Letter: Let’s pledge our allegiance | AspenTimes.com

Letter: Let’s pledge our allegiance

Years ago, the Pledge of Allegiance was recited in every classroom in every school. Yet today, it is not as widespread. And I find this to be concerning. People believe that it is not necessary or simply impractical, but I believe that reciting the Pledge of Allegiance today in our schools would be very advantageous. The pledge would remind us of our roots and also let us be grateful for what our country has given us.

I am a student at Basalt High School, and until very recently, we didn’t have the Pledge of Allegiance. I remember we had it in elementary school, but we didn’t say it once in middle school. And until just this year, it was not recited in high school, either. Although it is being recited now, it made me realize a problem: that the Pledge of Allegiance is not nearly as widespread as it should be.

People have one major issue with the pledge that keeps it from being in our schools — one little phrase, “under God.” Although that has slight religious connotation, I don’t believe it is that much at all. Certainly not enough to keep it from our schools. People have the right to be concerned over this phrase, especially if an atheist family is sending their child to public schools. Although this is true, the phrase is not as staggering as people make it out to be.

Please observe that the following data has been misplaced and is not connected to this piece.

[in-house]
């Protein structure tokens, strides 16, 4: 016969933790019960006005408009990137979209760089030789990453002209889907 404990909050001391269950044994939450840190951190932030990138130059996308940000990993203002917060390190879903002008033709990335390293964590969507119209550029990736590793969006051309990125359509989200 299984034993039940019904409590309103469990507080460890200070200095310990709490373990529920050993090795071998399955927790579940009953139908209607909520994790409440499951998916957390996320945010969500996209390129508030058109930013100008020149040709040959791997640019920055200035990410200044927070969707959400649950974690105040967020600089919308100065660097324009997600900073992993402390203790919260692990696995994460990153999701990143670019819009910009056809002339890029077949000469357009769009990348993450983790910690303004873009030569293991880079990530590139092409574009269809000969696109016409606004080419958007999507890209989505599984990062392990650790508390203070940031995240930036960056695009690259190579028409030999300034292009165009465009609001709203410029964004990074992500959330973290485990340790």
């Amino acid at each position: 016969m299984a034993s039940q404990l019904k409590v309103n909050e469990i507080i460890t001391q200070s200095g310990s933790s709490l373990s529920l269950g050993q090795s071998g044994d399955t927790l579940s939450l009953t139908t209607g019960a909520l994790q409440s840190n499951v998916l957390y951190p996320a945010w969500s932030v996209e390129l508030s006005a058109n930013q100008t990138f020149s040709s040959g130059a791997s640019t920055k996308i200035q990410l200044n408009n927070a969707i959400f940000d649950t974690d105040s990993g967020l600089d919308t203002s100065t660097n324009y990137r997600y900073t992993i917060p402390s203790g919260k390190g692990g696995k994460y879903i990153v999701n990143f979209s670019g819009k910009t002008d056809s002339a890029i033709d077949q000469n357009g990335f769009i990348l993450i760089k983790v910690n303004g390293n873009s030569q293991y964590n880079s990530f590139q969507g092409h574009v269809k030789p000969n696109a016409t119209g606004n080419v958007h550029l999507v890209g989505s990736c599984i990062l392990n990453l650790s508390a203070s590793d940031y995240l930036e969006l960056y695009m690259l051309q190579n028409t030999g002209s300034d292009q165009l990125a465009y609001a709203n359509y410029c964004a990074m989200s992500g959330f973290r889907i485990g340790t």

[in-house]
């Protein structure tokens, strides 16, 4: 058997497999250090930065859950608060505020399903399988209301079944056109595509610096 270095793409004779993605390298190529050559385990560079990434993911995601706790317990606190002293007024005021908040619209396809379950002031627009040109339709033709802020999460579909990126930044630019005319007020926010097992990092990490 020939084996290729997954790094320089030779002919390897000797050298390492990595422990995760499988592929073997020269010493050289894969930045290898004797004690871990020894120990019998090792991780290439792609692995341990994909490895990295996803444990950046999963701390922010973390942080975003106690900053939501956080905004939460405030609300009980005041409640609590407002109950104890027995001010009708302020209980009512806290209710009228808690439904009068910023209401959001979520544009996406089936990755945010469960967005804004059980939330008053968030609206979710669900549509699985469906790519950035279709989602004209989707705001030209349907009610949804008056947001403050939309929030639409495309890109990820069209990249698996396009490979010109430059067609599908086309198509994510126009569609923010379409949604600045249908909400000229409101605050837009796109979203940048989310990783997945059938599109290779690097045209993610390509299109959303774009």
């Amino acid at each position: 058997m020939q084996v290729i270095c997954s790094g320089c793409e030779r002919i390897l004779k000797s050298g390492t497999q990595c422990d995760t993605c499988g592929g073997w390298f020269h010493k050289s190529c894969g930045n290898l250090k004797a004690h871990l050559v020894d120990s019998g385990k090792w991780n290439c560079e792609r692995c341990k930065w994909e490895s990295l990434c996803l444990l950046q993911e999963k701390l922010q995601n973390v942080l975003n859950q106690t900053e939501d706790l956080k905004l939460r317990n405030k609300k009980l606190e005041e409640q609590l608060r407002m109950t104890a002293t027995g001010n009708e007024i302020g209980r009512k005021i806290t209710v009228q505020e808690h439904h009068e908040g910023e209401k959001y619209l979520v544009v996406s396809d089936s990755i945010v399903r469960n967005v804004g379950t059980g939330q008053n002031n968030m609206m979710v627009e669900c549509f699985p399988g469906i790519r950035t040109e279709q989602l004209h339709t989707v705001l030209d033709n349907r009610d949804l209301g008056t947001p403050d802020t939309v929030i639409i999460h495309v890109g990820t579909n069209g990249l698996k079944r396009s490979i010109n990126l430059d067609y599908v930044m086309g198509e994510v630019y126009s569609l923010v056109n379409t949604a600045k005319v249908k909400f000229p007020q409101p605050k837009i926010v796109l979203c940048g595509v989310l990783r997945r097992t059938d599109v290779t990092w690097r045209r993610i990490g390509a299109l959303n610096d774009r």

Little-known fact: Students are not required by law to stand for the Pledge of Allegiance; it is completely optional. If a student has such an issue with the pledge, they do not have to stand. Furthermore, the phrase “under God” does not specify a certain God nor imply a much deeper meaning. Not only is the pledge optional, but it does not promote or favor any religion.

Frankly, our nation’s youth deserves the pledge. I don’t know when it became such a controversial idea to be proud of one’s country, but it needs to stop here. It is a good thing to remember where one comes from and the country they call home; the pledge would be a way to do this each and every morning. And if a child is so completely against saying it, they don’t have to. So I ask, what is keeping the pledge from our schools and away from our nation’s youth?

Clayton Montgomery

Basalt High School

Support Local Journalism

Support Local Journalism

Readers around Aspen and Snowmass Village make the Aspen Times’ work possible. Your financial contribution supports our efforts to deliver quality, locally relevant journalism.

Now more than ever, your support is critical to help us keep our community informed about the evolving coronavirus pandemic and the impact it is having locally. Every contribution, however large or small, will make a difference.

Each donation will be used exclusively for the development and creation of increased news coverage.